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Nutrition Questions for Kids

author image Valerie Liles
Based in Atlanta, Valerie Liles has been writing about landscape and garden design since 1980. As a registered respiratory therapist, she also has experience in family health, nutrition and pediatric and adult asthma managment. Liles holds a Bachelor of Arts in journalism from Colorado State University and a Master of Science in technical communication from the University of Colorado.
Nutrition Questions for Kids
Three children eating apples on a bench. Photo Credit: Hill Street Studios/Blend Images/Getty Images

Eating habits develop early in life, so when children learn how to eat healthy the result can literally be life-altering. By teaching children about nutrition, you help them understand the reasons behind choosing an apple or choosing a candy bar. Nutrition-based questions for kids should start with the basics. Essentially humans need protein for growth and fats and carbohydrates for energy. They need nutrients and water as well as foods that contain certain minerals and compounds that include essential amino acids and vitamins. The body can make some of these nutrients, while others need to be eaten to maintain a well-balanced, healthy diet.

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Water is the body’s most essential nutrient. Without it, a person could not survive for more than five to seven days without organ or system damage. Water is also the most abundant substance in the body, representing about two thirds of body weight. Questions: 1) What is the body’s most essential nutrient? 2) What is the most abundant substance in the body? 3) Two thirds of body weight is attributed to what?


The body constantly makes new proteins so it can grow and repair tissue. Protein forms the muscles, blood, skin, organs, hair and nails. Proteins are large, complex molecules formed from different combinations of 20 basic units called amino acids. The body can make 11 of these acids from basic substances present in the body, but the other nine, called the essential amino acids, must be obtained from foods. Questions: 1) What do proteins do for the body? 2) How many amino acids can the body make from substances already present in the body? 3) What forms the muscles, blood, skin, organs, hair and nails of the body?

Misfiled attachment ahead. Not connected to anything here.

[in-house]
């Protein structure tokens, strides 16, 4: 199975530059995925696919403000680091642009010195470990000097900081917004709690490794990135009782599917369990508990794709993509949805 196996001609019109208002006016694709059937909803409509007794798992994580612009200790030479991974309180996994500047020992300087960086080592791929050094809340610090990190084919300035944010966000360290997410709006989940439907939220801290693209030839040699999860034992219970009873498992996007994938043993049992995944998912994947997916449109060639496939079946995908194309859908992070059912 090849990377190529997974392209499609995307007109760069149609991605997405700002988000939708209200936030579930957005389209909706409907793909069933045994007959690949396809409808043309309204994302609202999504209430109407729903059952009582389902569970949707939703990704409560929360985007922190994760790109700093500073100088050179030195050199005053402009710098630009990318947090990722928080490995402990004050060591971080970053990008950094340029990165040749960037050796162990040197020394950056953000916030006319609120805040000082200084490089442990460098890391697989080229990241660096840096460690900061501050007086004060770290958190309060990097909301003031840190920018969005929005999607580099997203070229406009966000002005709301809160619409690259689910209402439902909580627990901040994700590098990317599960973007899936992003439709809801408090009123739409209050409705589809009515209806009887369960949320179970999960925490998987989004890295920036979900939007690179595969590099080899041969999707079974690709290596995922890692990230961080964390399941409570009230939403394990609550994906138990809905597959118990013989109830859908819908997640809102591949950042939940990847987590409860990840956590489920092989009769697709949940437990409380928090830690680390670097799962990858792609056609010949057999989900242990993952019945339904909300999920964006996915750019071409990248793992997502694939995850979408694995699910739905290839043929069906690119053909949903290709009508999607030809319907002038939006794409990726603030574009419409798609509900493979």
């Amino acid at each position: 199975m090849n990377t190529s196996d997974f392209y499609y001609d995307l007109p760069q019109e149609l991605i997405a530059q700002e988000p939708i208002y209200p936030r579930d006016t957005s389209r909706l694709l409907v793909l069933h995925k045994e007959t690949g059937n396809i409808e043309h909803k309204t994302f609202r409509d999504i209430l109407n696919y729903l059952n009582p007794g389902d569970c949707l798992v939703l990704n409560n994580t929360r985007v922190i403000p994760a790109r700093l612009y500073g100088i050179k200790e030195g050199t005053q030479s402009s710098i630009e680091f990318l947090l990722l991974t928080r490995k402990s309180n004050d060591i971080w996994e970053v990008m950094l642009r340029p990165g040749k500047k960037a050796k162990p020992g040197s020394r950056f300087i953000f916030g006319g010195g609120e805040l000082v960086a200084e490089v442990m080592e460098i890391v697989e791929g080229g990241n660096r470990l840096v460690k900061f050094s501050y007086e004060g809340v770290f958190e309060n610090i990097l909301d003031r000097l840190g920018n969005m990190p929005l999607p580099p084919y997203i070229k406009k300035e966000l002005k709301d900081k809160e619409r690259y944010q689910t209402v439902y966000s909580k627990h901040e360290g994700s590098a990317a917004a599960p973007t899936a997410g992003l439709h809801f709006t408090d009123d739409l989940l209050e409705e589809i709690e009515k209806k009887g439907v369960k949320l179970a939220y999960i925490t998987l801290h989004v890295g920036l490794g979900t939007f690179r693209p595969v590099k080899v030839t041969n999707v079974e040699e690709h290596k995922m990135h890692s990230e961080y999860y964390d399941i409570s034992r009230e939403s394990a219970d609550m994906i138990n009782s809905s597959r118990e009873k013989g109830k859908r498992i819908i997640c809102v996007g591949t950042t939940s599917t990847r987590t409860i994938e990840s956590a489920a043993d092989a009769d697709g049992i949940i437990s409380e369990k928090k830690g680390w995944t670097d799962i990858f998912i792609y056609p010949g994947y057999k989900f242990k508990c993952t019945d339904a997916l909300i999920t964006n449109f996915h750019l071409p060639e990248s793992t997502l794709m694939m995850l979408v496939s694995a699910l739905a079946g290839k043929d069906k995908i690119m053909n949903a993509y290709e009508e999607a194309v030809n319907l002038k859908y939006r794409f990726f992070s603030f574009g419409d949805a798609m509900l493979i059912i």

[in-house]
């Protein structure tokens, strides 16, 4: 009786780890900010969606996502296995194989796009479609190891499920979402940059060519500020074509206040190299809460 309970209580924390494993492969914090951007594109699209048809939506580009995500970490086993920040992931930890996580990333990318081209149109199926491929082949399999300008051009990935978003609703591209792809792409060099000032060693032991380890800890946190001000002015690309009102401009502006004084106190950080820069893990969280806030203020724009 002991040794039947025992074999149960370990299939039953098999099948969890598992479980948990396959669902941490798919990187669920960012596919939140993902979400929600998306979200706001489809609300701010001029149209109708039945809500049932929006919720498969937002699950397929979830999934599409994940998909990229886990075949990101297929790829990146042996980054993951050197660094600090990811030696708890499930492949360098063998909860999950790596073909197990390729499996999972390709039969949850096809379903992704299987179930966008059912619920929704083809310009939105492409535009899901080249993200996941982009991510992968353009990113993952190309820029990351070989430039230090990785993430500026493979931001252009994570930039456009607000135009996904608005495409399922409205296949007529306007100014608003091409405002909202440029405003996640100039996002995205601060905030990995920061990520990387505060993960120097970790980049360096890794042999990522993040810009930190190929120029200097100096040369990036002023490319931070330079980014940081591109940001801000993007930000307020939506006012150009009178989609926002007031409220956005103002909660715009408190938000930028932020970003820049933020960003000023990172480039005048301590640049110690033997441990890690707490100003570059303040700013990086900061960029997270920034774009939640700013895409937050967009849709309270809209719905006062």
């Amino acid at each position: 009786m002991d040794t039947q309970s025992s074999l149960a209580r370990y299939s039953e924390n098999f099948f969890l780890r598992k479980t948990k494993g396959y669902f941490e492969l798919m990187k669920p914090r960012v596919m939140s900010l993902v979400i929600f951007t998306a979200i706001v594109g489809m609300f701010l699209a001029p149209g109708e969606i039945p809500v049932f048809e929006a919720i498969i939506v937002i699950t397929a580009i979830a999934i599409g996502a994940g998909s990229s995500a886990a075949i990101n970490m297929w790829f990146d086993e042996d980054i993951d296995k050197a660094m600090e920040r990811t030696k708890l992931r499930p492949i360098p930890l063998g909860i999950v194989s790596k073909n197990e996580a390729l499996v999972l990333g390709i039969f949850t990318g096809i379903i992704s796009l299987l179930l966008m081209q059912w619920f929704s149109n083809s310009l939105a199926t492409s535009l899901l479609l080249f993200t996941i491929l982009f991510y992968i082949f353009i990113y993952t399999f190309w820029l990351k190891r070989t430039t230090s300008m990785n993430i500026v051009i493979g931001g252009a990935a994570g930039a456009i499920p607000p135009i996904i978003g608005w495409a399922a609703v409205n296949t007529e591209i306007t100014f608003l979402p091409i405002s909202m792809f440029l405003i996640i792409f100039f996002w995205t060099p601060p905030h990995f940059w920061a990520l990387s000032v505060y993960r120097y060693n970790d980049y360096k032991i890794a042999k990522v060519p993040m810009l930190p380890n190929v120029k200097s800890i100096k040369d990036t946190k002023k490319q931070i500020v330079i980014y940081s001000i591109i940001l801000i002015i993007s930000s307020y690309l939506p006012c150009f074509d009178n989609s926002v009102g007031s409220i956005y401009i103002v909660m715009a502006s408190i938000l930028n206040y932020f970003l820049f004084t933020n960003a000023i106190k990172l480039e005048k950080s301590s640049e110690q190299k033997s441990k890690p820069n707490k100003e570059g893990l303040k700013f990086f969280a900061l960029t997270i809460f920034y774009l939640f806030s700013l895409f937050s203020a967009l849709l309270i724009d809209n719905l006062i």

Carbohydrates fall into three categories: sugars, starches and cellulose, or indigestible fiber. Not all sugars and starches are nutritionally equal. Table sugar or sucrose provides what nutritionists call "empty calories." People should eat more starches and cellulose, called complex carbohydrates. Whole-grain bread, potatoes, rice, whole-wheat pasta, dried peas and beans, fruits and vegetables are all excellent sources of complex carbohydrates. Questions: 1) What are sugars, starches and fiber? 2) Is ordinary table sugar a carbohydrate? 3) Name three complex carbohydrates.


Humans get dietary fiber from the indigestible parts of plant foods, which are also carbohydrates. There are two types of fiber: soluble and insoluble, based on water solubility. Both types of fiber add bulk to feces, helping it to retain water, making it softer and easier to expel or poop out. Fiber helps to prevent constipation. Questions: 1) Name the two types of fiber. 2) Where does fiber come from? 3) Nutritionally speaking, why do people eat fiber?

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